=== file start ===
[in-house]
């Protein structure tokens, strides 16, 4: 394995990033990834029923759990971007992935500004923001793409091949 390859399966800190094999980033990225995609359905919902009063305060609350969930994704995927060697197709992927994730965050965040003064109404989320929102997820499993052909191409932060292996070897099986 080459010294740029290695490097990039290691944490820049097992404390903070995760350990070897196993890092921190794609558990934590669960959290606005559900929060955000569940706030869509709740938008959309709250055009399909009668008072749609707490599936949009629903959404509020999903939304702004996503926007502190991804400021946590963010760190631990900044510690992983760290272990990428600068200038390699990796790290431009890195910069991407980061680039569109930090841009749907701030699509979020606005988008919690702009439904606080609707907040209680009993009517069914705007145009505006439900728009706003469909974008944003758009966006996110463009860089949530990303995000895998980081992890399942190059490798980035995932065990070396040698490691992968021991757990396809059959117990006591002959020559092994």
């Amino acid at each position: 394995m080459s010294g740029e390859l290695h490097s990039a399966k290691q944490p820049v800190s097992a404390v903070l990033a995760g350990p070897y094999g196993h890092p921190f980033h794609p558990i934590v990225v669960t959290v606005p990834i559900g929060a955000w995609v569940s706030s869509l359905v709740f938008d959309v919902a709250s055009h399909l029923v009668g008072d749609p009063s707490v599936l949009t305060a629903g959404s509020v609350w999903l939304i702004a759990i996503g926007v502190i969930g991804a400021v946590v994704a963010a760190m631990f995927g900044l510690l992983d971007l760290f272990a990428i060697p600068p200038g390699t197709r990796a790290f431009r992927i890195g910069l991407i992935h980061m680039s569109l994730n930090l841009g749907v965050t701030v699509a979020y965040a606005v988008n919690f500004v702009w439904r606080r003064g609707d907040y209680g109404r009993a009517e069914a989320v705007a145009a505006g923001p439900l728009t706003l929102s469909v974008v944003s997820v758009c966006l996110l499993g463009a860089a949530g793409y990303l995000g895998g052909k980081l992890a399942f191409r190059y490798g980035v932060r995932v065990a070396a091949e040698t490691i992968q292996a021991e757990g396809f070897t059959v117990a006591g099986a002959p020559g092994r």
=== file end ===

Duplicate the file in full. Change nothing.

[in-house]
């Protein structure tokens, strides 16, 4: 394995990033990834029923759990971007992935500004923001793409091949 390859399966800190094999980033990225995609359905919902009063305060609350969930994704995927060697197709992927994730965050965040003064109404989320929102997820499993052909191409932060292996070897099986 080459010294740029290695490097990039290691944490820049097992404390903070995760350990070897196993890092921190794609558990934590669960959290606005559900929060955000569940706030869509709740938008959309709250055009399909009668008072749609707490599936949009629903959404509020999903939304702004996503926007502190991804400021946590963010760190631990900044510690992983760290272990990428600068200038390699990796790290431009890195910069991407980061680039569109930090841009749907701030699509979020606005988008919690702009439904606080609707907040209680009993009517069914705007145009505006439900728009706003469909974008944003758009966006996110463009860089949530990303995000895998980081992890399942190059490798980035995932065990070396040698490691992968021991757990396809059959117990006591002959020559092994």
């Amino acid at each position: 394995m080459s010294g740029e390859l290695h490097s990039a399966k290691q944490p820049v800190s097992a404390v903070l990033a995760g350990p070897y094999g196993h890092p921190f980033h794609p558990i934590v990225v669960t959290v606005p990834i559900g929060a955000w995609v569940s706030s869509l359905v709740f938008d959309v919902a709250s055009h399909l029923v009668g008072d749609p009063s707490v599936l949009t305060a629903g959404s509020v609350w999903l939304i702004a759990i996503g926007v502190i969930g991804a400021v946590v994704a963010a760190m631990f995927g900044l510690l992983d971007l760290f272990a990428i060697p600068p200038g390699t197709r990796a790290f431009r992927i890195g910069l991407i992935h980061m680039s569109l994730n930090l841009g749907v965050t701030v699509a979020y965040a606005v988008n919690f500004v702009w439904r606080r003064g609707d907040y209680g109404r009993a009517e069914a989320v705007a145009a505006g923001p439900l728009t706003l929102s469909v974008v944003s997820v758009c966006l996110l499993g463009a860089a949530g793409y990303l995000g895998g052909k980081l992890a399942f191409r190059y490798g980035v932060r995932v065990a070396a091949e040698t490691i992968q292996a021991e757990g396809f070897t059959v117990a006591g099986a002959p020559g092994r």